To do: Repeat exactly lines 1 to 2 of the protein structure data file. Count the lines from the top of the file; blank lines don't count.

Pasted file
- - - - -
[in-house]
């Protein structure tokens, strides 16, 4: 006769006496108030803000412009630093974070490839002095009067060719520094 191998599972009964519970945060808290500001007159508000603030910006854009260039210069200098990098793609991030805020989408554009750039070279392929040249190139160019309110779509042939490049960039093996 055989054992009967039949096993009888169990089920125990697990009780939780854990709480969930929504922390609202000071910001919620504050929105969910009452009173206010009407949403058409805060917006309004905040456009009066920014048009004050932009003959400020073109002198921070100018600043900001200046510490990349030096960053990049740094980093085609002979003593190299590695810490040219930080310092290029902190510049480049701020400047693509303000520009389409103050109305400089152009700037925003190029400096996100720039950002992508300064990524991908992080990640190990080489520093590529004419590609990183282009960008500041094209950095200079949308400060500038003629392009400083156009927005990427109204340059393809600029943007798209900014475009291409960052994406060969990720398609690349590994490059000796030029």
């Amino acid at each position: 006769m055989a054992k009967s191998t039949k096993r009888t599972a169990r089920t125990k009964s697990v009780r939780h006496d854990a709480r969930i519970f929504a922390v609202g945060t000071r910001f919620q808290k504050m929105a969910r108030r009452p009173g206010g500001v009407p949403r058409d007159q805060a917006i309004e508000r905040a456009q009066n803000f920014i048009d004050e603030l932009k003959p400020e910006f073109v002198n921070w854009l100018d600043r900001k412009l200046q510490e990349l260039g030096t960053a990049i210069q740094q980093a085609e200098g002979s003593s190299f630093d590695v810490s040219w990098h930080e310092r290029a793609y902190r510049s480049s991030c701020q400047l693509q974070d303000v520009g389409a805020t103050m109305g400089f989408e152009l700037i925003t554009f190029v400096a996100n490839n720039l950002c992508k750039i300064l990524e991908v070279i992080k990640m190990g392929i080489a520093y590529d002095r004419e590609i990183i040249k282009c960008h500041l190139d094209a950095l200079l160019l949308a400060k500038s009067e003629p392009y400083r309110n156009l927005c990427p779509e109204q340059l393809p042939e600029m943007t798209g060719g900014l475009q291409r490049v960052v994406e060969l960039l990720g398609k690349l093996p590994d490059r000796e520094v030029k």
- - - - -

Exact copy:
[in-house]
């Protein structure tokens, strides 16, 4: 006769006496108030803000412009630093974070490839002095009067060719520094 191998599972009964519970945060808290500001007159508000603030910006854009260039210069200098990098793609991030805020989408554009750039070279392929040249190139160019309110779509042939490049960039093996 055989054992009967039949096993009888169990089920125990697990009780939780854990709480969930929504922390609202000071910001919620504050929105969910009452009173206010009407949403058409805060917006309004905040456009009066920014048009004050932009003959400020073109002198921070100018600043900001200046510490990349030096960053990049740094980093085609002979003593190299590695810490040219930080310092290029902190510049480049701020400047693509303000520009389409103050109305400089152009700037925003190029400096996100720039950002992508300064990524991908992080990640190990080489520093590529004419590609990183282009960008500041094209950095200079949308400060500038003629392009400083156009927005990427109204340059393809600029943007798209900014475009291409960052994406060969990720398609690349590994490059000796030029």